Scientists warn that we may not be able to recognize Mount Everest by the end of the century. As global warming continues to rises the core temperature of our planet, the Everest region of Nepal could lose somewhere between 70 percent (70%) and 99 percent (99%) of its glaciers by 2100.
Joseph Shea, lead author of the new report and glacier hydrologist at the International Center for Integrated Mountain Development in Nepal, gave a horrified statement saying that “We did not expect to see glaciers reduced at such a large scale. The numbers are quite frightening”.
Dr. Shea informs that we’ve gotten to a point where there is no good outcome. He explains that even if there were to be a moderate reduction in greenhouse gases, 70 percent (70%) of Everest’s glaciers would still melt. If there is no reduction in greenhouse gases, the results will be even worse – 99 percent (99%) of Everest’s glaciers would be lost.
For their study, Dr. Shea and his colleagues set out to calculate the level of glacier melt, accumulation and redistribution. In order to do this they generated computer models that included temperature and precipitation data, measurements from the field, as well as remote-sensing observations. They were all collected over the course of 50 years, from some of the world’s highest peaks, including Mount Everest.
The researchers found that 20 percent (20%) of the stored ice has disappeared since 1961, and that all signs point to the rest of it disappearing on the next 85 years. Dr. Shea said that the future of glaciers in the region is clear – they will most likely continue to melt at an accelerated pace.
He theorizes that the glaciers in the region might be highly sensitive to the changes in temperature that the planet is currently enduring. Not even an increase in precipitation would be enough to offset the melt.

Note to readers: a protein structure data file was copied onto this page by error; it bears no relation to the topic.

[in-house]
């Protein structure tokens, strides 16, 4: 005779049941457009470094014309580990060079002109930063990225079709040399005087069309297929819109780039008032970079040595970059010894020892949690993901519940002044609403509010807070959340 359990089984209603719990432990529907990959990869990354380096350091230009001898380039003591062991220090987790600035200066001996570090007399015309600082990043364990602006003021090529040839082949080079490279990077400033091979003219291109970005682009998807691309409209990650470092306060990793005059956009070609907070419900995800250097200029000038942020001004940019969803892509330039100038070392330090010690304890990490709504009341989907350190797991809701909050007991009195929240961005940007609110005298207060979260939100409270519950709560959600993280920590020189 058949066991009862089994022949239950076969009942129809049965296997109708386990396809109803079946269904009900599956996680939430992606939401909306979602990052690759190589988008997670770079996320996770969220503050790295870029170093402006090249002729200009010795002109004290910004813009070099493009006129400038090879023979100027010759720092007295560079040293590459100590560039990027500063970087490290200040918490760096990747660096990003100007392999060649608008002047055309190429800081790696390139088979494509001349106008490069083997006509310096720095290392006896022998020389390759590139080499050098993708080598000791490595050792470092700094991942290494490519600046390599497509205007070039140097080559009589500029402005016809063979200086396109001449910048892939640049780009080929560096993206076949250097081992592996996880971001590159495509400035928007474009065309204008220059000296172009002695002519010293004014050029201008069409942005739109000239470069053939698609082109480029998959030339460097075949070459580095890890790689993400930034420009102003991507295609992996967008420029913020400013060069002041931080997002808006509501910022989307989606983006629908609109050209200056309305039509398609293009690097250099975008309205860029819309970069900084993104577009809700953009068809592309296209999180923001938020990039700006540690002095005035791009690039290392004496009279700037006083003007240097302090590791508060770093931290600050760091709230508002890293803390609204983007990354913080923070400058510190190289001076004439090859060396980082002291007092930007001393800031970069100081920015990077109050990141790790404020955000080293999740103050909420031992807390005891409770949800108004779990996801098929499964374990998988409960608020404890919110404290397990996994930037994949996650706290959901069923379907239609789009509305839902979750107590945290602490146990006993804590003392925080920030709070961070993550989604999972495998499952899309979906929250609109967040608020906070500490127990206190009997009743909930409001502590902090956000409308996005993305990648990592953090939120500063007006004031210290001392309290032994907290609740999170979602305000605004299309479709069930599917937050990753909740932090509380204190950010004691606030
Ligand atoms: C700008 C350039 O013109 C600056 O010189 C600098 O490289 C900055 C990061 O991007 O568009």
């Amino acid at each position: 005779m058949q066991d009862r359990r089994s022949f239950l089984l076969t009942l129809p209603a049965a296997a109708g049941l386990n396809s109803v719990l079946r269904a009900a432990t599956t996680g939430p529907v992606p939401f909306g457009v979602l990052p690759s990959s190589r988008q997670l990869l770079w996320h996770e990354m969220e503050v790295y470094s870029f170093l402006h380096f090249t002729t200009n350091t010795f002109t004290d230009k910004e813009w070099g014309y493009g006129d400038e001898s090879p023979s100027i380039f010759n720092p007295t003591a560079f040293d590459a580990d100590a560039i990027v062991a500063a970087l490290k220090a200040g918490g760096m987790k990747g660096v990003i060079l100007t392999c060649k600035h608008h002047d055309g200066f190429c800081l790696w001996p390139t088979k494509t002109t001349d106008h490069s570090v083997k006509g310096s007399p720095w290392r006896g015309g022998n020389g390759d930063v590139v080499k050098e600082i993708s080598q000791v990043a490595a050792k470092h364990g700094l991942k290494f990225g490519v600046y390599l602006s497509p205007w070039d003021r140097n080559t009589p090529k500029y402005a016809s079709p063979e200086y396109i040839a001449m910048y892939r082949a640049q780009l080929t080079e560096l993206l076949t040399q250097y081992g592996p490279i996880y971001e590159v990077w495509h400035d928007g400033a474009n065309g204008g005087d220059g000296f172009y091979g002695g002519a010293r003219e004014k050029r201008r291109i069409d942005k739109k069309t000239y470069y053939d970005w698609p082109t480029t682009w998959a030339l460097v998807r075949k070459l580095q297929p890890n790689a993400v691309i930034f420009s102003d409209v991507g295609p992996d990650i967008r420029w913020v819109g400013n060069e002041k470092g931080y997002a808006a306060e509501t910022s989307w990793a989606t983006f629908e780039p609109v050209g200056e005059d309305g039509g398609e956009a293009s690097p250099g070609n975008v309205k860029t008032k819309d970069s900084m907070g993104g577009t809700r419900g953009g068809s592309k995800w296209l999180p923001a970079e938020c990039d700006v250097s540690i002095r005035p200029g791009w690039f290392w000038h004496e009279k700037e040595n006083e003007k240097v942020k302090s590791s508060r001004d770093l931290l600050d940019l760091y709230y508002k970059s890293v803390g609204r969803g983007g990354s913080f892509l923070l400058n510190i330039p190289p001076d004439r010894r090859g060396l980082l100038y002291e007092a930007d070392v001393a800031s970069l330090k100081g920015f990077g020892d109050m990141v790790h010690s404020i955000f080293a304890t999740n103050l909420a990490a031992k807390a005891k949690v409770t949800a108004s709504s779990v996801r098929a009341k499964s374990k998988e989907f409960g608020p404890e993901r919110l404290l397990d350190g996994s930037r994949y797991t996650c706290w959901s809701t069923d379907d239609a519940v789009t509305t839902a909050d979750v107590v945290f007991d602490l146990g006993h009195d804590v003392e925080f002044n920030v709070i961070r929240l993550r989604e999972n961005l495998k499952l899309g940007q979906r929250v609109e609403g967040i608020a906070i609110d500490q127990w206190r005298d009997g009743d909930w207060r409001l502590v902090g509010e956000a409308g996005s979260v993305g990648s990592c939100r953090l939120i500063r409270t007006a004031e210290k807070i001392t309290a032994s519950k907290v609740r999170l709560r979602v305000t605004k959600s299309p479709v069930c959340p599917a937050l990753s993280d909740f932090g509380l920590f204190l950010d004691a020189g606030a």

The danger posed does not only affect the environment, but is also harmful to people living in the region. BinduLohani, ADB Vice-President for Knowledge Management and Sustainable Development, informs that millions of people in Asia depend on the glaciers in the Everest region for water supply, and on top of being left without a water source for themselves and their crops, they would also face destructive floods, landslides, lake overflows, and even droughts.
To make matters worse, the Everest region isn’t the only one affected. In recent years, researchers hare discovered that glaciers in the tropical Andes of South America and in the Canadian highlands have similar melting patterns.
In fact, some members of the scientific community have look at the phenomenon on a global level and agree that roughly 160,000 glaciers in Europe, Asia, and the Americas are loosing 260 billion tones of ice each year.
Presently, ice forms at 3.200 meters in the Everest region in the winter month of January, and at 5.500 meters in the summer month of August, but iy=t will probably get worse soon. Walter Immerzeel, assistant professor of physical geography at the University of Utrecht in the Netherlands, believes that the number will increase by 800 to 1.200 meters by 2100.
What this means is that snow accumulation over the glaciers will be reduced, and as a direct result 90 percent (90%) of the current glacier area will be exposed to higher temperatures and also melt during the warm months of the year.
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